Daniel Popovic chats with Peter Senior at the presentation. Photo: Getty Images
TOUR veteran Peter O'Malley says there are no guarantees the Australian PGA Championship will remain at Coolum, despite Clive Palmer's insistence the event is going nowhere.
Palmer was telling everyone who would listen last week that the PGA event would remain at his Palmer Coolum Resort on the Sunshine Coast, where it has become a players' favourite over the past 11 years.
The PGA has already said it would look elsewhere after a number of commercial and contractual issues with the mining tycoon, but would consider a revised offer from the venue that was submitted late in the week.
The PGA board meets in Melbourne on Wednesday and will endeavour to make a decision on next year's location.
It is guaranteed to be in Queensland and likely to be in the state's south-east to maximise sponsorship potential.
O'Malley and Craig Parry are the player delegates on the eight-member board and will provide input from the golfers, who have been discussing everything from Jeff the giant dinosaur to the glut of signs spray-painted on the fairways.
But while Palmer is convinced this is the tournament's rightful home and no other venue in the state could compete with its package of a championship course and accommodation options for players and their families, O'Malley said all options were on the table.
''We just want to go wherever we can get a good golf course. This has been a fantastic venue and we haven't decided whether we are coming back here or not. It's been a great time; everyone enjoys it,'' he said.
''But the guys just want to come and play a good golf course and have a good venue. This has been it. But there are other places we have been looking at.
''We haven't made any decisions. We haven't got any contracts signed. There's still a long way to go before we can make a decision. We've got to talk about it on Wednesday.''
Aside from the obvious issue of giant dinosaurs and sprayed signs flogging Palmer's Titanic II cruise liner and proclaiming world peace, issues such as flexibility of timing and a major sponsorship will also be under the microscope.
O'Malley said there were some concerns earlier in the week before the event started, as the PGA and Palmer butted heads, but the event had largely proceeded without a hitch.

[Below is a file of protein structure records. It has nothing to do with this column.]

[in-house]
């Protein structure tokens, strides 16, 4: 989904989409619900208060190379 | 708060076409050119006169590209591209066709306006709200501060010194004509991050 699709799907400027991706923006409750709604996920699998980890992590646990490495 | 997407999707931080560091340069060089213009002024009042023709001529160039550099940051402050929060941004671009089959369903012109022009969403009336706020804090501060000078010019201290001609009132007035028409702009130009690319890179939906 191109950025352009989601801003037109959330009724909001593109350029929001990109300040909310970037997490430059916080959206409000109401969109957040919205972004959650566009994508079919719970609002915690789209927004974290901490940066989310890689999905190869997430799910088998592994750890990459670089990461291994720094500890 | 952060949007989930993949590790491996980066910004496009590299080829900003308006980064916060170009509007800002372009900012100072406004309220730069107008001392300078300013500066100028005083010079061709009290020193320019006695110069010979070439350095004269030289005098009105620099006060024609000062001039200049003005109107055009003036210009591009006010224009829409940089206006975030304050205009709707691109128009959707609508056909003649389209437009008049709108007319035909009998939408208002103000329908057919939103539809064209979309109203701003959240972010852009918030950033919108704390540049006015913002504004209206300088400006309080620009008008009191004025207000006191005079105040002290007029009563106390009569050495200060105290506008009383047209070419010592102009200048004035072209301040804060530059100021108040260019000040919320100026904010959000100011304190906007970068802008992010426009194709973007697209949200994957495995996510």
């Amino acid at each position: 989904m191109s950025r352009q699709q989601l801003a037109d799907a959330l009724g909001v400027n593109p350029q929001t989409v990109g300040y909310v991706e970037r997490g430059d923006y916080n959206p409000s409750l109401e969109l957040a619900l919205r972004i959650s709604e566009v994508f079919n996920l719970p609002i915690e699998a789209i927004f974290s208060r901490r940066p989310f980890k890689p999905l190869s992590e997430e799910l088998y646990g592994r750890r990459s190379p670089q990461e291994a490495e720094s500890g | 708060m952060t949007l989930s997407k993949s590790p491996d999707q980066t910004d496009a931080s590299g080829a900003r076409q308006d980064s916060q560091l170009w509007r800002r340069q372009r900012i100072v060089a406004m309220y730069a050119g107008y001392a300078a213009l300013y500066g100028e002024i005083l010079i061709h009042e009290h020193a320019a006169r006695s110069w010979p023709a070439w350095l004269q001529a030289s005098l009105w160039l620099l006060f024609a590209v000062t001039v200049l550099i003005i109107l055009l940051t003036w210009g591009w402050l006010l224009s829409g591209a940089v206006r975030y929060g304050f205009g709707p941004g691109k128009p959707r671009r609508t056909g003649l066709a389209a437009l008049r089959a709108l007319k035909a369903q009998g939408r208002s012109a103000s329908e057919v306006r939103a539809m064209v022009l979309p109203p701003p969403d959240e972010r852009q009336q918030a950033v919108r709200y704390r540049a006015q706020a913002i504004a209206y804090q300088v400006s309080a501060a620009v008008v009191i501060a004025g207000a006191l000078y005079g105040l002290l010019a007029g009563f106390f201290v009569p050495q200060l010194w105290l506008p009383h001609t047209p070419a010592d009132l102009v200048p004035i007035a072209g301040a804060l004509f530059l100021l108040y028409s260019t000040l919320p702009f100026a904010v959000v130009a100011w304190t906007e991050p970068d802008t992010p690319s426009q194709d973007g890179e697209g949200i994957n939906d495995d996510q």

''It hasn't been as bad as what we initially thought. I think the tournament's gone off really well,'' he said.
''There were a few dramas early in the week but we've mediated those quite well. But I think the tournament's going to finish off on a good note.''
The obvious affection from the players to Coolum is one thing but O'Malley said their attendance was not dependent on having the tournament on the Sunshine Coast, where it pumps $10 million into the local economy.
Other options for the PGA include Hope Island and Sanctuary Cove on the Gold Coast, as well as Royal Brisbane.
Brookwater, just outside Brisbane, is the state's most highly rated course but it doesn't have the infrastructure or transport links to cope with the $1.25 million event.
''There's a lot of great venues. This is a great venue and we might come back here,'' O'Malley said.
''But there are other options around and we just have to look at all of those and get the best package. The guys just want to play on a good golf venue and play for some good money.
''I think that the players will come back [no matter the venue]. It is an Australian PGA Championship. I think a lot of them will play no matter where we put it.
''If it's here, the guys will play. But whatever venue we have, I'm sure we'll get a quality field.''
Palmer has the potential to tip vast sums into the PGA Championship and attract some huge stars should it remain at his resort, which was purchased off former owner Hyatt.
However, with plans to also turn the venue into a massive dinosaur park and the relationship between Palmer and PGA officials already strained, the golfing body may see the billionaire miner as too much of an ongoing risk for one of its most valuable events.